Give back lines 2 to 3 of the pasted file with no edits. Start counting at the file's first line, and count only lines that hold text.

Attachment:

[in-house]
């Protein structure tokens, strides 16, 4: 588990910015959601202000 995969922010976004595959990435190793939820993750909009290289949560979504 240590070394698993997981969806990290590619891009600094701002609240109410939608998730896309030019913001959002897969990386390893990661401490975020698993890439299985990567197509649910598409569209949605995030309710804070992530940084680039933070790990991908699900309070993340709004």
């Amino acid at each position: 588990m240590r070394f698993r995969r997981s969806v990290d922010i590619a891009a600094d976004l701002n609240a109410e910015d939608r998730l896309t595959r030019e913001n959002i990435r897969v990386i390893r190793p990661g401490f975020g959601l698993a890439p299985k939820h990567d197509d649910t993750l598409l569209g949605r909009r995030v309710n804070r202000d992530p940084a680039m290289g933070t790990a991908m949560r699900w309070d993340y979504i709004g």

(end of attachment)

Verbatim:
């Protein structure tokens, strides 16, 4: 588990910015959601202000 995969922010976004595959990435190793939820993750909009290289949560979504 240590070394698993997981969806990290590619891009600094701002609240109410939608998730896309030019913001959002897969990386390893990661401490975020698993890439299985990567197509649910598409569209949605995030309710804070992530940084680039933070790990991908699900309070993340709004």
């Amino acid at each position: 588990m240590r070394f698993r995969r997981s969806v990290d922010i590619a891009a600094d976004l701002n609240a109410e910015d939608r998730l896309t595959r030019e913001n959002i990435r897969v990386i390893r190793p990661g401490f975020g959601l698993a890439p299985k939820h990567d197509d649910t993750l598409l569209g949605r909009r995030v309710n804070r202000d992530p940084a680039m290289g933070t790990a991908m949560r699900w309070d993340y979504i709004g």